Even though utilities are increasing their reliance on intermittent renewable generation capacity like solar/wind power but still additional backup options like V2G would provide greater reliability in the case sufficient wind and solar power are not available. 
Based on different government initiatives and market traction increasing numbers of PEVs are expected to be on road within the next few years and this will create the tipping point for PEV. Larger numbers of PEV's will create a cost-effective alternative to stationary energy storage and traditional short-term power plants, which are currently used for these ancillary services. However, substantial infrastructure investments, strong growth in PEV sales and innovative vehicle based technology will decide the success of V2G. 
V2G could be an additional incentive for increasing PEV sales where cost is a major factor. With this Vehicle owners can quickly recover the cost of a PEV by putting it into maximum use (regular driving need as well as selling ancillary services) which otherwise will take longer with just savings in gasoline. Note that most of the current generation PEV batteries will last long enough even with frequent charging than the normal life of a car's regular use.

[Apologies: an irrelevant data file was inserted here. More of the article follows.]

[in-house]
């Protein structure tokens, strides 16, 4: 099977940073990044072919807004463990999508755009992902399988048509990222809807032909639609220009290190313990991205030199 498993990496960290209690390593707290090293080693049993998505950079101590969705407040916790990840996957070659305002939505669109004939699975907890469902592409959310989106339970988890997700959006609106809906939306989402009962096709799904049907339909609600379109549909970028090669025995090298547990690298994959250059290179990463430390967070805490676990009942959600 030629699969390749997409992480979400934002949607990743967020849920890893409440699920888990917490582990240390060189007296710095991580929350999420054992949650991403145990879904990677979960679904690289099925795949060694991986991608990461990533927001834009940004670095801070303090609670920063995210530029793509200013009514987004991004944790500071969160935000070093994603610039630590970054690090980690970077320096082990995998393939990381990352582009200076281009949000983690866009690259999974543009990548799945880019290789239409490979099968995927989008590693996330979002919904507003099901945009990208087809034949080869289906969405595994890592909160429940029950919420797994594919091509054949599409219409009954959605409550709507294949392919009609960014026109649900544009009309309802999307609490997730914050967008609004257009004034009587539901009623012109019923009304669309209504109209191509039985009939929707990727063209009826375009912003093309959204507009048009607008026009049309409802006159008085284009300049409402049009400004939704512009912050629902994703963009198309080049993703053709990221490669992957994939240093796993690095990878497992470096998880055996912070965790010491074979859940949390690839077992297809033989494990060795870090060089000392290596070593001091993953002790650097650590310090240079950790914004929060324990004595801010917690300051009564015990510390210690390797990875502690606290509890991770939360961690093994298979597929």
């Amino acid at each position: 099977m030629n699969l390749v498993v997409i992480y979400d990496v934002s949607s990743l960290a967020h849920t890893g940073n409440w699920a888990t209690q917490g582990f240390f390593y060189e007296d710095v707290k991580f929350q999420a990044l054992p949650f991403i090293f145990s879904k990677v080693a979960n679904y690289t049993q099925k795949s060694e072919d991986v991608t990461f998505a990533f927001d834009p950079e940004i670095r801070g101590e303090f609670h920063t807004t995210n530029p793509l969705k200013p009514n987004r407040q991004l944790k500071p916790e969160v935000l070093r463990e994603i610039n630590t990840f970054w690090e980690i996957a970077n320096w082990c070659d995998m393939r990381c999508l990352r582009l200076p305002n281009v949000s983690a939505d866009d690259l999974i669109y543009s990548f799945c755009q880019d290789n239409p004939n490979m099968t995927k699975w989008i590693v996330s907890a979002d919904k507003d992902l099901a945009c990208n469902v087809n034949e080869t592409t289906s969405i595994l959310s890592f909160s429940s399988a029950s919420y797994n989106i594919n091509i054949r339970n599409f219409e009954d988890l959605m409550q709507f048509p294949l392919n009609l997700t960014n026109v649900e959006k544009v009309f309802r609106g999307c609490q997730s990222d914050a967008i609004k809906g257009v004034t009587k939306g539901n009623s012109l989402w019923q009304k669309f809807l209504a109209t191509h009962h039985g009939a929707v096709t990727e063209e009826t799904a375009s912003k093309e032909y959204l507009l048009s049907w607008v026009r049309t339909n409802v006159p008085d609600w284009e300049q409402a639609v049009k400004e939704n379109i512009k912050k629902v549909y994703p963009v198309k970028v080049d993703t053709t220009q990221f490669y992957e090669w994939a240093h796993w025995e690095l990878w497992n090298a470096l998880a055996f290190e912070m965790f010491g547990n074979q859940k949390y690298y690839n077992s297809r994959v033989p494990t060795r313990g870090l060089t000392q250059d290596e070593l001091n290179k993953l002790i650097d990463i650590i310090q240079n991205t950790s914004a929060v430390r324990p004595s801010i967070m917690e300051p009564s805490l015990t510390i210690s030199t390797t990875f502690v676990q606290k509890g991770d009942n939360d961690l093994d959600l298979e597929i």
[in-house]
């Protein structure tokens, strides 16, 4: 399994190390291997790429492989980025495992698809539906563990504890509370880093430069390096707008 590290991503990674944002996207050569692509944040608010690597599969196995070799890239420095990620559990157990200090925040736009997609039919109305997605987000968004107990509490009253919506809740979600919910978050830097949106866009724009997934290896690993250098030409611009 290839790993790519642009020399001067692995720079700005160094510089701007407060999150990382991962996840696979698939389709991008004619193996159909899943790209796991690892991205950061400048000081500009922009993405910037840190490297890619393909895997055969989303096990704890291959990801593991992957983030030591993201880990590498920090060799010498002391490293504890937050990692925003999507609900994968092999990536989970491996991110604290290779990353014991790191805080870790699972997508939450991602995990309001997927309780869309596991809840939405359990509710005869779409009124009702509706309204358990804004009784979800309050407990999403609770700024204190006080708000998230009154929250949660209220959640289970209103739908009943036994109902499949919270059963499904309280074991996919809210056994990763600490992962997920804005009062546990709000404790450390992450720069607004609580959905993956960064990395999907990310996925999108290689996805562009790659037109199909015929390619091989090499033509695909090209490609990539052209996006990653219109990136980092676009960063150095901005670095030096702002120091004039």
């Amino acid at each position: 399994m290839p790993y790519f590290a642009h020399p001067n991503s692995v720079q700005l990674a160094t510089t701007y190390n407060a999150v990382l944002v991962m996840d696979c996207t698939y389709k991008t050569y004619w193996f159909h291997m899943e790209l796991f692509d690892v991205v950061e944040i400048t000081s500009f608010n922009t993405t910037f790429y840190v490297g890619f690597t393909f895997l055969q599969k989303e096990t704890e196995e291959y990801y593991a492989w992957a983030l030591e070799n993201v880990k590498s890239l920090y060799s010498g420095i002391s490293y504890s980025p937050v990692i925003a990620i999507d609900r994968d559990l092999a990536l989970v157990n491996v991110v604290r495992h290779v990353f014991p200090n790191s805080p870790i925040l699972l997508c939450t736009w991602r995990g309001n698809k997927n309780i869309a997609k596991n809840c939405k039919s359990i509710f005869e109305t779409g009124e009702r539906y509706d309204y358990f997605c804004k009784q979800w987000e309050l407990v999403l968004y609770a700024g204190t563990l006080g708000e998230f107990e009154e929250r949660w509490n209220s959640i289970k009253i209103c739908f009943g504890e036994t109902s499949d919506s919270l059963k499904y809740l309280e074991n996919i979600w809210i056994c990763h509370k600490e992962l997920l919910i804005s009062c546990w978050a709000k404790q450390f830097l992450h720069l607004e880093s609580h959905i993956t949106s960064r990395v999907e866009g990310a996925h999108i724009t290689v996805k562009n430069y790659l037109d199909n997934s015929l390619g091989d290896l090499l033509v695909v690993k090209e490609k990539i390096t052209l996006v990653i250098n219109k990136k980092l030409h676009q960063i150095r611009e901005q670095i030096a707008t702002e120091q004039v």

May 7, 2012

Smart Grid - Regulatory Perspective


Currently, Power Generation, Transmission & Distribution companies alongwith Power Trading Exchanges and End-Consumers are independent entities. The Smart Grid is expected to integrate these entities and allow them to interact with each other and respond to situations in real time. This will require huge infrastructure in terms of network, smart devices, field equipment, IT applications etc. and will result in massive cost of implementation.

A Smart Grid project entails heavy capital expenditure and the benefits are realized over a period of time. Therefore a stable regulatory framework is of utmost importance. This framework will devise a mechanism for achieving balance between the cost & risk involved in implementation of such a large project.